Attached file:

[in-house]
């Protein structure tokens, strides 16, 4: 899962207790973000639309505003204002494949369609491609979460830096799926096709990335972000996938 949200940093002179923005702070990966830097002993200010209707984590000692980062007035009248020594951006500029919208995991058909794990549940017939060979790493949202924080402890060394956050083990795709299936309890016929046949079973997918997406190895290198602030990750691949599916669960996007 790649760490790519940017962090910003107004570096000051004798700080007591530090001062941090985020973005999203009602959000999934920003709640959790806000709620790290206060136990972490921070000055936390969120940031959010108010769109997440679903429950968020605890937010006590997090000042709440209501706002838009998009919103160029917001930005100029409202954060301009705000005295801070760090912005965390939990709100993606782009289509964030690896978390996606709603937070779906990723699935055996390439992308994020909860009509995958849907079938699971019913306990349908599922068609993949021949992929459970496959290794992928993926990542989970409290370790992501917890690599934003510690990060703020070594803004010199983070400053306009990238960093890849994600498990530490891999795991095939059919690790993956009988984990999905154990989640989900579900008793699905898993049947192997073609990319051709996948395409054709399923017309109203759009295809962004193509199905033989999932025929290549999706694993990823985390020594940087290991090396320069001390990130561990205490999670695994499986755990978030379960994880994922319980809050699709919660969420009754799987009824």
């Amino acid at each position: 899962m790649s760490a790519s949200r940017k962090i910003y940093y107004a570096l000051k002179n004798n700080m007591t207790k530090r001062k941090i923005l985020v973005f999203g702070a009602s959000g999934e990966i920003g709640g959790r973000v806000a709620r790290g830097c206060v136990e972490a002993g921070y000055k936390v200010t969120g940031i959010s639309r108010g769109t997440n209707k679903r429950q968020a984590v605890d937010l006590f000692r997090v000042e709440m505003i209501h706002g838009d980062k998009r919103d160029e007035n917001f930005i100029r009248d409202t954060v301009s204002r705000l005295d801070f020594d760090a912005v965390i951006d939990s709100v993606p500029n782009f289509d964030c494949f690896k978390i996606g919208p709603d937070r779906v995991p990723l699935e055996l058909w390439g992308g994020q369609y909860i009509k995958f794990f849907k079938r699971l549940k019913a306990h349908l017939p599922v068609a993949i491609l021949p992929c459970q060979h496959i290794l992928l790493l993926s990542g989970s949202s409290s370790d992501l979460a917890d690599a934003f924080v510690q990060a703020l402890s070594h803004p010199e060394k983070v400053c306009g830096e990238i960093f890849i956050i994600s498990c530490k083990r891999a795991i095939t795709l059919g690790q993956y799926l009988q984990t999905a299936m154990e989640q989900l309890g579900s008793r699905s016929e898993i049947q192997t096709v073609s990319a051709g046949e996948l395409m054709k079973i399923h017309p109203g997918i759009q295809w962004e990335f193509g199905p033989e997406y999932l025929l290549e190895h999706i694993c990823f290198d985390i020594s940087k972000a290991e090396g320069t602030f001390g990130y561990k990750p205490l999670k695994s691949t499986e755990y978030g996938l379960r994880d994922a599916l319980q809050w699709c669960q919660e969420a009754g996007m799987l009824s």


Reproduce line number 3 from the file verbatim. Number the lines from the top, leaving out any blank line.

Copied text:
């Amino acid at each position: 899962m790649s760490a790519s949200r940017k962090i910003y940093y107004a570096l000051k002179n004798n700080m007591t207790k530090r001062k941090i923005l985020v973005f999203g702070a009602s959000g999934e990966i920003g709640g959790r973000v806000a709620r790290g830097c206060v136990e972490a002993g921070y000055k936390v200010t969120g940031i959010s639309r108010g769109t997440n209707k679903r429950q968020a984590v605890d937010l006590f000692r997090v000042e709440m505003i209501h706002g838009d980062k998009r919103d160029e007035n917001f930005i100029r009248d409202t954060v301009s204002r705000l005295d801070f020594d760090a912005v965390i951006d939990s709100v993606p500029n782009f289509d964030c494949f690896k978390i996606g919208p709603d937070r779906v995991p990723l699935e055996l058909w390439g992308g994020q369609y909860i009509k995958f794990f849907k079938r699971l549940k019913a306990h349908l017939p599922v068609a993949i491609l021949p992929c459970q060979h496959i290794l992928l790493l993926s990542g989970s949202s409290s370790d992501l979460a917890d690599a934003f924080v510690q990060a703020l402890s070594h803004p010199e060394k983070v400053c306009g830096e990238i960093f890849i956050i994600s498990c530490k083990r891999a795991i095939t795709l059919g690790q993956y799926l009988q984990t999905a299936m154990e989640q989900l309890g579900s008793r699905s016929e898993i049947q192997t096709v073609s990319a051709g046949e996948l395409m054709k079973i399923h017309p109203g997918i759009q295809w962004e990335f193509g199905p033989e997406y999932l025929l290549e190895h999706i694993c990823f290198d985390i020594s940087k972000a290991e090396g320069t602030f001390g990130y561990k990750p205490l999670k695994s691949t499986e755990y978030g996938l379960r994880d994922a599916l319980q809050w699709c669960q919660e969420a009754g996007m799987l009824s």